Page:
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Last Updated: Monday, 12 May, 2003, 16:13 GMT 17:13 UK
Scheme to make Channel safer
Alastair Darling
Alastair Darling opened the new coastguard base at Dover

A new tracking system designed to turn the English Channel into one of the world's safest shipping lanes has been unveiled.

The system will provide information on the exact position of the hundreds of ships which pass through the Dover Straits each day.

Transport secretary Alastair Darling viewed the system in action on Monday when he officially opened a 4m refurbishment of the coastguard building in Dover.

The stretch of water between Kent and the north French coast is one of the busiest shipping lanes in the world.

Mr Darling unveiled a plaque commemorating the new tracking system - called the Vessel Traffic Management Information System (VTMIS) - and the refurbishment of the coastguard station, on top of Dover's famous white cliffs.

The Dover Strait is like a dual carriageway with hundreds of ships going in one direction and the other at any one time
Chief coastguard John Astbury

He praised the work of coastguards around the UK's coasts and the role they play in saving hundreds of lives annually and said VTMIS would play an important part in the continuation of that work.

He said: "We have got a good safety record but that is something we want to build upon and we want to make sure we can do even better so this facility is absolutely vital to achieving that."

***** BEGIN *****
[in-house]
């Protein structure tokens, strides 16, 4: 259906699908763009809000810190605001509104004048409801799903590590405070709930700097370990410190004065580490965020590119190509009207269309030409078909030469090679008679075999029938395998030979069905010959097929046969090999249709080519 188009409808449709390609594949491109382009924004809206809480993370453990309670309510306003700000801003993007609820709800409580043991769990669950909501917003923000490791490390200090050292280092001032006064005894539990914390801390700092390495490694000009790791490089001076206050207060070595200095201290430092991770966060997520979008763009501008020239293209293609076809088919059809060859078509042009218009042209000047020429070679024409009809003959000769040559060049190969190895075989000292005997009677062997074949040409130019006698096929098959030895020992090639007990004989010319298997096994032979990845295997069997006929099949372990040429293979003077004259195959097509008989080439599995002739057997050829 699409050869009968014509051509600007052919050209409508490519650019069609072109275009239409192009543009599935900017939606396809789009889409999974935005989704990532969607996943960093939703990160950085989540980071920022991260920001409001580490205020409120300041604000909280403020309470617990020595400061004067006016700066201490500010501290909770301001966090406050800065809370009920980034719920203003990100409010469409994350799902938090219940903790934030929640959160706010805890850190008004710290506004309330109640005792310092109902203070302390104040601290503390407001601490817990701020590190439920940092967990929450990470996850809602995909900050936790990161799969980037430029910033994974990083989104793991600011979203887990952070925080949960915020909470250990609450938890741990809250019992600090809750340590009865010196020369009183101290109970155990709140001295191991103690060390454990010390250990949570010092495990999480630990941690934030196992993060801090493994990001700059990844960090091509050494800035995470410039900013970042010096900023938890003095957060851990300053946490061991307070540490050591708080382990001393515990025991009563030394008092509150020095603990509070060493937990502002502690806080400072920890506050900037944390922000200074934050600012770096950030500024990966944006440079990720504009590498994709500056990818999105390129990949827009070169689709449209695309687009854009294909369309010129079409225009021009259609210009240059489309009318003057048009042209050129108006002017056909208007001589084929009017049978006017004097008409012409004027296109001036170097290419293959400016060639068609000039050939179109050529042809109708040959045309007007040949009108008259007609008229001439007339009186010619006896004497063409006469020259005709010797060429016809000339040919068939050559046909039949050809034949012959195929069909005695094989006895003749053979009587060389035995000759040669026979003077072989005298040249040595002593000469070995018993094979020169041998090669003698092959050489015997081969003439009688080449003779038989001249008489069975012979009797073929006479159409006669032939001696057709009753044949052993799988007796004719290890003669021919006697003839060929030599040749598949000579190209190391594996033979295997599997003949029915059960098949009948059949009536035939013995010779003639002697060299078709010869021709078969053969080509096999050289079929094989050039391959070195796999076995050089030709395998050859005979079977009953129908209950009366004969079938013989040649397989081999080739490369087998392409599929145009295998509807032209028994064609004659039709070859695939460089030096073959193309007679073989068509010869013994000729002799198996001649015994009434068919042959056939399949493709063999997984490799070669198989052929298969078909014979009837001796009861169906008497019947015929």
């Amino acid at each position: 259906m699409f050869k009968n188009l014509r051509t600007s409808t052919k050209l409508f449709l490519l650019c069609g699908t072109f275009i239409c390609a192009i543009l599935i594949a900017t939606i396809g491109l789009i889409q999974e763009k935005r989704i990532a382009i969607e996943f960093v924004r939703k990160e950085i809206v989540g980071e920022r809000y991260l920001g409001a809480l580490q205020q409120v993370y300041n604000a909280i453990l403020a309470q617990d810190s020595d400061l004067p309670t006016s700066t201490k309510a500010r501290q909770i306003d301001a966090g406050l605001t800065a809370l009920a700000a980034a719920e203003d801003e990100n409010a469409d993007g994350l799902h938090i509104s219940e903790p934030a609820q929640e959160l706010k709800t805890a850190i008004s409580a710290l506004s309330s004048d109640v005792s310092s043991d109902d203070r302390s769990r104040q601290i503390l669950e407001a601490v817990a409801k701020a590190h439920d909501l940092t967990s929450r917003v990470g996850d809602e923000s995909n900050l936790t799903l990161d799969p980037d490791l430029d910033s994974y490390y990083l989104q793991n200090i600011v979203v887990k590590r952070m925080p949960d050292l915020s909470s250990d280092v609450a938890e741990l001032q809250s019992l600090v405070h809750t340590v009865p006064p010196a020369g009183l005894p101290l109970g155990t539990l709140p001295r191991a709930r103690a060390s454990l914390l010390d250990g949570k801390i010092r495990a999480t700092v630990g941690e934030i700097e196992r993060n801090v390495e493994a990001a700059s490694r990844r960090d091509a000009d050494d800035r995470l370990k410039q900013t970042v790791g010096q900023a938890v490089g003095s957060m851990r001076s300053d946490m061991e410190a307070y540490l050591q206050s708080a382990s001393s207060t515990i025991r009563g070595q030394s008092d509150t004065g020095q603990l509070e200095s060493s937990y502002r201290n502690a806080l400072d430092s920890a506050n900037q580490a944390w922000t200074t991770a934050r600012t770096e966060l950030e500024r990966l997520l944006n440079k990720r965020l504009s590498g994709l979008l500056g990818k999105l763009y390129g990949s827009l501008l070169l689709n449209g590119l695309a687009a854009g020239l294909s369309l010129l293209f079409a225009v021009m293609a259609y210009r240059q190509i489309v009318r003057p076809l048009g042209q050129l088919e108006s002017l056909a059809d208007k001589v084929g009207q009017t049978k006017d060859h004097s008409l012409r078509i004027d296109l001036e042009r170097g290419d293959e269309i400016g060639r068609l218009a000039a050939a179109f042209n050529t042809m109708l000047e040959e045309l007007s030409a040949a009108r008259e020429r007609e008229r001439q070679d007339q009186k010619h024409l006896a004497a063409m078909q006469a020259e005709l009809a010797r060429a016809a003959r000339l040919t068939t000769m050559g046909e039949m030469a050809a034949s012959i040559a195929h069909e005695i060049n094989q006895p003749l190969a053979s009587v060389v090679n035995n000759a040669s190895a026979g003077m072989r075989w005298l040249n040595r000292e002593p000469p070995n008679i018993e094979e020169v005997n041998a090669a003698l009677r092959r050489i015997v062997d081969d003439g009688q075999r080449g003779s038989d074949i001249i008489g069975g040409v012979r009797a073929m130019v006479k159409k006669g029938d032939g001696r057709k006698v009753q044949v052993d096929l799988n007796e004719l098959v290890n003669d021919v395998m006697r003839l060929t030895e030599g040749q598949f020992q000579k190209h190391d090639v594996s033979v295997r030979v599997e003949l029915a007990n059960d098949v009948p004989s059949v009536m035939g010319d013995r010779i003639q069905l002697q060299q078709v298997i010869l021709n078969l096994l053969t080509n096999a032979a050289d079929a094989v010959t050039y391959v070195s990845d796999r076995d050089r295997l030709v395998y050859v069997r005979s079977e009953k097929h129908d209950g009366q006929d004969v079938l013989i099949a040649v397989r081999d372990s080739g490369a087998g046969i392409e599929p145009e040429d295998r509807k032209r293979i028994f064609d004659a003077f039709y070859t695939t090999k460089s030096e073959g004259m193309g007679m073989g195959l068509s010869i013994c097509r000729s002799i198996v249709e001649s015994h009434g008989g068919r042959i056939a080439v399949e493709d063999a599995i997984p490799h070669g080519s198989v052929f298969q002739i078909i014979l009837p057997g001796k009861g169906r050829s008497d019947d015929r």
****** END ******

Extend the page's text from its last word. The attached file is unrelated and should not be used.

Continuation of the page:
The new system is being heralded as one of the best of its kind in the world, and the Dover base will be used to train maritime professionals from around the world.

The Tricolor
Cargo ship The Tricolor sank in the Channel last December

VTMIS pulls in information from a variety of sources and broadcasts from ships to build up a complete picture of the Dover Strait, which is separated into two lanes of shipping moving in opposite directions, much like a road.

Chief coastguard John Astbury said: "The Dover Strait is like a dual carriageway with hundreds of ships going in one direction and the other at any one time, as well as the dozens of cross-Channel ferry trips made each day across those lanes.

"This is one of the most sophisticated systems that is currently being used anywhere in the world and will go a long way to preventing accidents and improving safety in the Channel."

Mr Darling was also shown around the control room at the port of Dover and saw the crew of an RAF Sea King helicopter demonstrate a cliff rescue operation.

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